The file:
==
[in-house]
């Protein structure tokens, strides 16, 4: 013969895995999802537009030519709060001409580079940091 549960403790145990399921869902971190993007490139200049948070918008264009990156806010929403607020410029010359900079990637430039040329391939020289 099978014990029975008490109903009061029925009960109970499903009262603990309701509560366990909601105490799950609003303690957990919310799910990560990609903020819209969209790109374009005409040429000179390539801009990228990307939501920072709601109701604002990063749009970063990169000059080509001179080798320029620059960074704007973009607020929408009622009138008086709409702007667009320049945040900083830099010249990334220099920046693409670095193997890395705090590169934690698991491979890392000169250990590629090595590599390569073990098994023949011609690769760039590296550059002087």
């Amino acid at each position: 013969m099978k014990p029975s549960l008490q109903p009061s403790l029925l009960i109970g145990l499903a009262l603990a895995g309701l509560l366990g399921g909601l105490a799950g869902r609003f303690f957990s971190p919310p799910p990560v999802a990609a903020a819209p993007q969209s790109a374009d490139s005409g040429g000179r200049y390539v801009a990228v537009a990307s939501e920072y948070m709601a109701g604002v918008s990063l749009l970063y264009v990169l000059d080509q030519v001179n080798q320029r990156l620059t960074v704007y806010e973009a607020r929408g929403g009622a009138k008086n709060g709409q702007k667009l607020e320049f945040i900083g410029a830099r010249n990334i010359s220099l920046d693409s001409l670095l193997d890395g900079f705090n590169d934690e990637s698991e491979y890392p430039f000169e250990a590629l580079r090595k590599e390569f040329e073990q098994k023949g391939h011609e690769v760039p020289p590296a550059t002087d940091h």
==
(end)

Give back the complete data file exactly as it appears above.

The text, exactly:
[in-house]
């Protein structure tokens, strides 16, 4: 013969895995999802537009030519709060001409580079940091 549960403790145990399921869902971190993007490139200049948070918008264009990156806010929403607020410029010359900079990637430039040329391939020289 099978014990029975008490109903009061029925009960109970499903009262603990309701509560366990909601105490799950609003303690957990919310799910990560990609903020819209969209790109374009005409040429000179390539801009990228990307939501920072709601109701604002990063749009970063990169000059080509001179080798320029620059960074704007973009607020929408009622009138008086709409702007667009320049945040900083830099010249990334220099920046693409670095193997890395705090590169934690698991491979890392000169250990590629090595590599390569073990098994023949011609690769760039590296550059002087």
């Amino acid at each position: 013969m099978k014990p029975s549960l008490q109903p009061s403790l029925l009960i109970g145990l499903a009262l603990a895995g309701l509560l366990g399921g909601l105490a799950g869902r609003f303690f957990s971190p919310p799910p990560v999802a990609a903020a819209p993007q969209s790109a374009d490139s005409g040429g000179r200049y390539v801009a990228v537009a990307s939501e920072y948070m709601a109701g604002v918008s990063l749009l970063y264009v990169l000059d080509q030519v001179n080798q320029r990156l620059t960074v704007y806010e973009a607020r929408g929403g009622a009138k008086n709060g709409q702007k667009l607020e320049f945040i900083g410029a830099r010249n990334i010359s220099l920046d693409s001409l670095l193997d890395g900079f705090n590169d934690e990637s698991e491979y890392p430039f000169e250990a590629l580079r090595k590599e390569f040329e073990q098994k023949g391939h011609e690769v760039p020289p590296a550059t002087d940091h």